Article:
Free Europe: The whole terminology must be known…

Eleonora Rusnac: “That’s it. The Republic of Moldova is a small country; the translation market is very small. We cannot get specialized how it is done worldwide, where translators make deals: I translate only into Romanian, you translate only into English, and then they switch. We do not do such way, we are used to want more, better and pay less.”

Free Europe: Are young people coming to the Association of Professional Translators?

Eleonora Rusnac: “They are, fewer. Of course we still strive to select persons who have experience and can face the name of a professional translator. Unfortunately, very many translators are still outside the Association. And I suppose that the beneficiary is guilty of, i.e. the customer, for not requiring such quality from a translator. He/she accepts the translator without holding a membership card. I recommend them to request for the Translator Association membership card. A professional translator is much more flexible, knowing more…”

Free Europe: How many languages do you speak?

Eleonora Rusnac: “Romanian, English, French, and Russian, of course. They who work in the area know that, first of all, you are satisfied when the translation is performed well and everyone is content. Very often it happens that, at the end of a conference, the people clap their hands for you, exactly as for an artist, a fact which makes you feel very good. So, it is very difficult, but it is a beautiful and hard job.”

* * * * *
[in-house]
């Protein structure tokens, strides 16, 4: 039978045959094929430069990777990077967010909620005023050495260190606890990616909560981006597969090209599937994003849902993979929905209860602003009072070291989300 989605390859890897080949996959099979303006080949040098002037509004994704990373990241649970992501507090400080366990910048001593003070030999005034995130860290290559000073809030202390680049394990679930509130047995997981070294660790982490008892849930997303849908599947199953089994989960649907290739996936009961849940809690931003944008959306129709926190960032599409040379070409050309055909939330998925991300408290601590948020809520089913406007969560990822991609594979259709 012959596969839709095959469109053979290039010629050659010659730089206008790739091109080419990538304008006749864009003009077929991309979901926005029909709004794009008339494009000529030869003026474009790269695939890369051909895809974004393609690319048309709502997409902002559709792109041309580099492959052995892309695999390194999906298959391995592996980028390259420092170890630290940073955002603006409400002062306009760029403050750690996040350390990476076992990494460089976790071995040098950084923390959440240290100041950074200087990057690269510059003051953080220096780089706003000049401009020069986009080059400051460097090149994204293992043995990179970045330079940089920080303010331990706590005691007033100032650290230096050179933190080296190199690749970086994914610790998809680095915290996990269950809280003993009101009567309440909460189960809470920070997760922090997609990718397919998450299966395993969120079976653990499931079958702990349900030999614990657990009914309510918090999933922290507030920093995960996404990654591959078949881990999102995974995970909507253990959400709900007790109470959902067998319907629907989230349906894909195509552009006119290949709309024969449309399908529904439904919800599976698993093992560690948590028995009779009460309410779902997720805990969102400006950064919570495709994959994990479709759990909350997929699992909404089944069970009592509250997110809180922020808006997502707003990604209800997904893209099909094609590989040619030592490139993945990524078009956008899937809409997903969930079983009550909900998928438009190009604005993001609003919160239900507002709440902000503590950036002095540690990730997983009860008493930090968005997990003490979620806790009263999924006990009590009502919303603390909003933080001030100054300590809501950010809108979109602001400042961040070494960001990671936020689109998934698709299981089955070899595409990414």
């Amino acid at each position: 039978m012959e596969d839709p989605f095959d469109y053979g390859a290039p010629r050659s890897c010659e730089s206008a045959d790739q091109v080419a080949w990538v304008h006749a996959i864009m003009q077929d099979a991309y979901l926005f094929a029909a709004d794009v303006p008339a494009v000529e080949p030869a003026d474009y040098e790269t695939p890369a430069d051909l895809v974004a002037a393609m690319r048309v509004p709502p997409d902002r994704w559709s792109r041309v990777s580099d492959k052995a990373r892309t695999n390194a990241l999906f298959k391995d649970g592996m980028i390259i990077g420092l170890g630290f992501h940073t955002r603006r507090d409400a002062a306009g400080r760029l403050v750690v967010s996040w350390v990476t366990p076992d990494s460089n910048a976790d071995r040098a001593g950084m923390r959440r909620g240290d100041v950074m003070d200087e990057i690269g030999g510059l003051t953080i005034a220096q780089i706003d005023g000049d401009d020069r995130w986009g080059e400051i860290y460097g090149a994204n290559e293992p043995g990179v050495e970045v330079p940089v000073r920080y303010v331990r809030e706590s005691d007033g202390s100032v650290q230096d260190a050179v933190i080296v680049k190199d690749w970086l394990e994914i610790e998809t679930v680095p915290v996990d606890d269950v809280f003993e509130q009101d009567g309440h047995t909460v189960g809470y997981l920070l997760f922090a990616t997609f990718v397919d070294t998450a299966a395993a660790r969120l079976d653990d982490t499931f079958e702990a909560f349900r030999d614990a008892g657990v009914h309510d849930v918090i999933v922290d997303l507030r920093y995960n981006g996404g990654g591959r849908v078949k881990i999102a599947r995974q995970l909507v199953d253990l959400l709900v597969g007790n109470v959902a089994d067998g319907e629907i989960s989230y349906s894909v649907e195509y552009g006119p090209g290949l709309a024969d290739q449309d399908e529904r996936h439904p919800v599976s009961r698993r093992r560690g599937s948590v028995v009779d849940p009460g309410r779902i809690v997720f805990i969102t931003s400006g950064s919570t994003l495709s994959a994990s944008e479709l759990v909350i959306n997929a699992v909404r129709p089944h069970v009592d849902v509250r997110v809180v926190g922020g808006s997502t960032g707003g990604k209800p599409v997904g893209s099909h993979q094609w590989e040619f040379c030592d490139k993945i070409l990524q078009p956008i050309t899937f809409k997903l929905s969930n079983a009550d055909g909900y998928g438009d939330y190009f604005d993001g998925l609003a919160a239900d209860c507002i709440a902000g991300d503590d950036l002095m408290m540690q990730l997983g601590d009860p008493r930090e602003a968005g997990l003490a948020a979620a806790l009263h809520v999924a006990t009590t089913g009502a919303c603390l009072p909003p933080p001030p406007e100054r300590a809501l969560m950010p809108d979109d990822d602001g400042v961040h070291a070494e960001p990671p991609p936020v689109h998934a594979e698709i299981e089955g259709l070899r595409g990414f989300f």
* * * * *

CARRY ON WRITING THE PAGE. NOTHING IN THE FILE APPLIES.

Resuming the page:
Free Europe: Have you not been somehow tempted to translate from literature?

Eleonora Rusnac: “I must admit that we fell into the trap of better earnings. We wanted to earn better…”

Free Europe: But do you earn well?

Eleonora Rusnac: “Yes, a good translator, if looked for by customers, is doing well. Better as a teacher. Namely this fact made me leave the job of English teacher that I really liked very much. There you are really as an artist in front of the public. It was very nice. But we all know the reality, how teachers are paid and I had to adjust myself.”